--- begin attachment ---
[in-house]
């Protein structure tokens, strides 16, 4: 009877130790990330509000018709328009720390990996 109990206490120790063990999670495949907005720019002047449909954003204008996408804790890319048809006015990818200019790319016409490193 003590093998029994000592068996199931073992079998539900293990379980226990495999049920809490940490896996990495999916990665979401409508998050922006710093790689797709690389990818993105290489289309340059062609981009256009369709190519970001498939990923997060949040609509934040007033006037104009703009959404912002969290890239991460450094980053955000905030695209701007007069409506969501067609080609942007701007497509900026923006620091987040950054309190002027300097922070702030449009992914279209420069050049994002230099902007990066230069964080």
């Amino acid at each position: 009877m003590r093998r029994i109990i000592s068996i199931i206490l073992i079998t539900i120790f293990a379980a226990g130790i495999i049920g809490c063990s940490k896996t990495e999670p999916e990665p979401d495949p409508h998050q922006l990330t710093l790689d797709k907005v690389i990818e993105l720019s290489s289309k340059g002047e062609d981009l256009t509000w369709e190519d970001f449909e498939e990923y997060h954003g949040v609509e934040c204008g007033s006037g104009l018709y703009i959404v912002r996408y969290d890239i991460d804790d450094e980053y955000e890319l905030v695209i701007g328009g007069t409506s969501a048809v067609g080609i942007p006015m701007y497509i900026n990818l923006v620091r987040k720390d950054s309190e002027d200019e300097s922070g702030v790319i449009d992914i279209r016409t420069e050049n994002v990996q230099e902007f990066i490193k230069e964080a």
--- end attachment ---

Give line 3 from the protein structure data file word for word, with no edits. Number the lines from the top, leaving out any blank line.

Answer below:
């Amino acid at each position: 009877m003590r093998r029994i109990i000592s068996i199931i206490l073992i079998t539900i120790f293990a379980a226990g130790i495999i049920g809490c063990s940490k896996t990495e999670p999916e990665p979401d495949p409508h998050q922006l990330t710093l790689d797709k907005v690389i990818e993105l720019s290489s289309k340059g002047e062609d981009l256009t509000w369709e190519d970001f449909e498939e990923y997060h954003g949040v609509e934040c204008g007033s006037g104009l018709y703009i959404v912002r996408y969290d890239i991460d804790d450094e980053y955000e890319l905030v695209i701007g328009g007069t409506s969501a048809v067609g080609i942007p006015m701007y497509i900026n990818l923006v620091r987040k720390d950054s309190e002027d200019e300097s922070g702030v790319i449009d992914i279209r016409t420069e050049n994002v990996q230099e902007f990066i490193k230069e964080a």